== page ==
I have spent the last several hours attempting to get Ruby on Rails running on a Windows server with no luck.

At first I tried configuring a test application through IIS7's FastCGI support, but the documentation for this is not very good. I've been following this blog entry, and this one, and this one, and this one but everything seems to be missing major steps, or are out of date. And every article keeps linking back to this Howto from rubyonrails.org that doesn't exist.

The sense that I'm getting is that even if I manage to make this work, IIS' FastCGI isn't good enough to use in a production environment anyway.

So it looks like my best bet is to setup a reverse proxy in IIS that points to Apache & Mongrel/Passenger using ARR and UrlRewrite. Is there anybody else out there stuck deploying a Rails application on a Windows stack? Am I on the right track? Can you give me a better idea of how to configure this?

I believe Plesk already installed an instance of Apache/Tomcat running on this server using a different port, so adding another virtual host shouldn't be difficult; the hardest part seems to be setting up the reverse proxy through IIS.


Since posting this, I have gone on to build a virtual server running Linux and serving our Rails products with Apache, Passenger and Ruby Enterprise Edition.

Linux is so easy, cheap and reliable an option that trying to jam the square peg of Rails into the round hole of Windows/IIS is a fool's errand.

The only possible exception to this is if your Windows env. supports Java, and you can use JRuby. By all accounts it is one of the better Ruby implementations. Otherwise, give up and save your sanity.

5 Answers 5


Save your sanity!!! RoR for Windows 2008 isn't there yet. Seems like things have barely caught up with Windows 2003. Keep a look out for IronRuby for IIS from Microsoft. It's just not cooked yet though.

Until then, find a TEMPORARY solution. Use mongrel and install the prerelease version of mongrel_service to get it working with W2K8:


I did this to get Redmine working and seems like the most solid solution for now. I was able to recover some of my sanity back. I have tried all the articles you found and more. Even tried cooking IronRuby myself and got it to work with RoR basics, but failed with Redmine. Mongrel worked and is extremely fast, not sure if it is scalable though.


the best bet to get a ROR rails app deployed on windows is to use jruby with the glassfish gem. this setup makes it very easy to use a reverse proxy to proxy requests to glassfish to server the application. i'm actually in the process of writing up instructions for such a task on my blog and used the information contained within the following blog post as a stepping stone.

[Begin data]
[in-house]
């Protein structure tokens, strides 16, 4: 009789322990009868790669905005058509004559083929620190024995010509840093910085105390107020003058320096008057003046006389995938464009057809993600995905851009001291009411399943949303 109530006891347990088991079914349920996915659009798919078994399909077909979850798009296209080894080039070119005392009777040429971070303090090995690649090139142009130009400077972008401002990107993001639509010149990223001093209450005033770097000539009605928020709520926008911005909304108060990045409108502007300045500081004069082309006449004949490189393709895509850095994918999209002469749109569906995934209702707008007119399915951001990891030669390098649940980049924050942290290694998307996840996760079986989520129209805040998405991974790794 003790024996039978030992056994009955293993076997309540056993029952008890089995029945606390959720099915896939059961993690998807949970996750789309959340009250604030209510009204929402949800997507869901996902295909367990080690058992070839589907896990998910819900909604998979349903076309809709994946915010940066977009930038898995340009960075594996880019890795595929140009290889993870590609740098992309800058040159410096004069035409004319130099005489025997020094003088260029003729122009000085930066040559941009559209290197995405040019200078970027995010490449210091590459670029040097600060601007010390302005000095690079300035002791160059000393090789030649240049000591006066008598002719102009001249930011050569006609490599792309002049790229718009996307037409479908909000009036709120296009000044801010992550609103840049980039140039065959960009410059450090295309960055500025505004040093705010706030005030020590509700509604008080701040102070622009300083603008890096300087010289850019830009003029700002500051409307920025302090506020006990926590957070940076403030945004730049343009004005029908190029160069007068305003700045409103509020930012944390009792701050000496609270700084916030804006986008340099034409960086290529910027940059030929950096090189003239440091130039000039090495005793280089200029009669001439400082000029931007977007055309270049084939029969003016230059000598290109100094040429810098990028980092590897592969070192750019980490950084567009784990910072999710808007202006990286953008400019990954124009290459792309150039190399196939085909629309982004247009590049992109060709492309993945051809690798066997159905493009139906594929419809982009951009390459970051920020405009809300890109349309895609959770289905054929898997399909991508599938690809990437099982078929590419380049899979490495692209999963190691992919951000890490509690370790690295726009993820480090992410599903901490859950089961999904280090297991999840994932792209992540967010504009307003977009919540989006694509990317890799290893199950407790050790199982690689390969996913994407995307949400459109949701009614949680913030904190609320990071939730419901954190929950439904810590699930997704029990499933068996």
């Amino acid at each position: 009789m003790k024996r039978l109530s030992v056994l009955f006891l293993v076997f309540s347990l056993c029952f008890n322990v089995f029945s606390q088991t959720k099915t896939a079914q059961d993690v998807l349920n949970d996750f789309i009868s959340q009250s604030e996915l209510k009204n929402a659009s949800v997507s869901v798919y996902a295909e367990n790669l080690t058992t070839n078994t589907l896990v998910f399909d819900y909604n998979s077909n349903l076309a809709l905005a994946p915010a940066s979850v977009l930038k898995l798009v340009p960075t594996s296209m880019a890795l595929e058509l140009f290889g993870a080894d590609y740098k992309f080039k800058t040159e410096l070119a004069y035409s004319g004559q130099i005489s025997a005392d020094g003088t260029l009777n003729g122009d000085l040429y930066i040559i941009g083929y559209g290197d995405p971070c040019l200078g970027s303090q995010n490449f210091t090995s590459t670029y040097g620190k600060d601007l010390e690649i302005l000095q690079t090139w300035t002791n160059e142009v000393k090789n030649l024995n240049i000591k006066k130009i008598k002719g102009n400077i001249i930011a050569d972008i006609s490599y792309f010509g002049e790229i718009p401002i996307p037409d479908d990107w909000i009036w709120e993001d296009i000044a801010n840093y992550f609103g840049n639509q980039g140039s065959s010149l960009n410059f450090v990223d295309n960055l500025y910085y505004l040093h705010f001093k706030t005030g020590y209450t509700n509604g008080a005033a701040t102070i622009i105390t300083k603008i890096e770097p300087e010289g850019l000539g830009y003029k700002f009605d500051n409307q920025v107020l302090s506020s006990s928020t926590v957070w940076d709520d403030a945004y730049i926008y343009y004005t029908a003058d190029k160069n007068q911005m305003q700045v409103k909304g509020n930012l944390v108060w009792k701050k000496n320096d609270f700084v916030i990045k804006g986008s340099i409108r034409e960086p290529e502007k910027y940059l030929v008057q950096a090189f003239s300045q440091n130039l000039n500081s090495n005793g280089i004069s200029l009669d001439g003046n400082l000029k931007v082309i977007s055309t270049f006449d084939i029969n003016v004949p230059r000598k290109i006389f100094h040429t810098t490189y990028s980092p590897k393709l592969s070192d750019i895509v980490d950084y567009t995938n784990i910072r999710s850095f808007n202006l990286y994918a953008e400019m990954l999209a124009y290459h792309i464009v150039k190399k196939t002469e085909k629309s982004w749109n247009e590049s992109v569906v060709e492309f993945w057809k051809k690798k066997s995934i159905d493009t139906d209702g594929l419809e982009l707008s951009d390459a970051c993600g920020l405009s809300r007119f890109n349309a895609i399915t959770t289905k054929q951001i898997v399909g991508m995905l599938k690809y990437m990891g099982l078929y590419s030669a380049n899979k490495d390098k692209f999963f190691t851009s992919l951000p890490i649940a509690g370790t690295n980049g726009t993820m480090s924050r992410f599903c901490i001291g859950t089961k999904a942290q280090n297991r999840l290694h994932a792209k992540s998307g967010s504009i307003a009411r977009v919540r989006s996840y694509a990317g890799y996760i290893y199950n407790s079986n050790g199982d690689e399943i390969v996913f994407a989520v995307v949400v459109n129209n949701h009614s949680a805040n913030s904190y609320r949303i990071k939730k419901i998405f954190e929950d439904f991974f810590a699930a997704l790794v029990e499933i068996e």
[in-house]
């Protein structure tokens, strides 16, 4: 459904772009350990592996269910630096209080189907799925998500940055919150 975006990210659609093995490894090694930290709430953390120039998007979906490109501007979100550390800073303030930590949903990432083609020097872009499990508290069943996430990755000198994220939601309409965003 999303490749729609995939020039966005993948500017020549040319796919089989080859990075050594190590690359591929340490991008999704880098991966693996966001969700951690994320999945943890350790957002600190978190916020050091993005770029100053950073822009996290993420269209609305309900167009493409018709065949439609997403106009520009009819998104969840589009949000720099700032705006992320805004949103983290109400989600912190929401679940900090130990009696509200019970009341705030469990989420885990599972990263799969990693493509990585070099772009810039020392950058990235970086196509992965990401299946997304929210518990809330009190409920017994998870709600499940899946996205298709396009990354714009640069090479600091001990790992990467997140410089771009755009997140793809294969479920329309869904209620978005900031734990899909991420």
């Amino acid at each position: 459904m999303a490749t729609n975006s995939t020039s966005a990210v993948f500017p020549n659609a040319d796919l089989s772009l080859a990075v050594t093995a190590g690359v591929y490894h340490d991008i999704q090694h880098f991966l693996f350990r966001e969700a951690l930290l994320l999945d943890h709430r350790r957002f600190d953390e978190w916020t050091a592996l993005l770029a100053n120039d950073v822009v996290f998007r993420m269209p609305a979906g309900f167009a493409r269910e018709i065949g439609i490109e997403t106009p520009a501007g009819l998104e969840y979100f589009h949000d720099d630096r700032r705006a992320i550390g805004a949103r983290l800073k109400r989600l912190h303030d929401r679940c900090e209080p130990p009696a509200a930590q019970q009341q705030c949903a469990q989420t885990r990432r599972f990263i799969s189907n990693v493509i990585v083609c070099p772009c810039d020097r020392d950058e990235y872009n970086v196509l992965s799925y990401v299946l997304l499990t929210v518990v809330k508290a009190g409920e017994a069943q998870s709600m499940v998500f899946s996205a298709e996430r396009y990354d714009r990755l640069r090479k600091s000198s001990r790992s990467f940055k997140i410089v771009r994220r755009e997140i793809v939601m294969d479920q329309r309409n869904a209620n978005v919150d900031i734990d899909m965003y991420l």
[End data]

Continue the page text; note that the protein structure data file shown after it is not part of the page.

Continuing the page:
since i'm on windows 2003 and iis6, i'm using Managed Fusion as a reverse proxy.


Why not run a virtualized instance of a linux os using virtualbox or vmware?

  • 2
    Where to start... system overheads? Added technical issues? More configuration? Over-engineering? Performance degradation inside the VM if you have an older server? Lack of memory? Hundreds of reasons. Aug 20, 2009 at 21:49
  • I can't see anything wrong with this suggestion, if the server in question is already running server 2008 then it is powerful enough to run a virtual machine as well.
    – benPearce
    Aug 20, 2009 at 22:33
  • Thanks ben. @FarSeeker Give it a try ... virtualbox does virtualization very well, and ubuntu (hint hint) runs really soundly in it. Aug 31, 2009 at 19:47
  • I'm with FarSeeker on this one. I'm asking if Rails can be run in a Windows Server environment, responding with "use Linux" isn't very helpful. And besides, if you're doing virtualization in Windows Server 2008, HyperV is the obvious choice. Sep 8, 2009 at 16:38

here's the link to the Howto on rubyonrails.org article that is broken in all the articles you mentioned:


Looks like they moved or started a new wiki server and didn't bother linking to the old one, or somesuch.

The tutorial says to use an older version of ruby (1.8.6), when the newest version (1.9.x) is supposed to be much, much faster. I didn't read the whole thing, but barring any technical issues, be sure to use the latest version of ruby for the best performance.


I'm in the same boat. Started with FastCGI and had problems. Changed direction and tried ARR, but was never able to find solid documentation and both attempts resulted in failure (one in something closer to disaster).

I actually landed on this because I'm going to attempt this with ARR one more time. I will say that, in the past, I have used Apache to serve RoR, and it has worked great. In my last environment that required IIS because of ASP.NET apps, I used Apache to direct traffic between my static content hosted with Apache, my .NET apps hosted with IIS, and my rails apps hosted on a set of mongrel instances. That setup has worked very well for me, but now I'm working with an environment where the primary purpose is a .NET website hosted on IIS 7.5, and I've been very disappointed with the amount of information available to set this up properly.

You must log in to answer this question.

Not the answer you're looking for? Browse other questions tagged .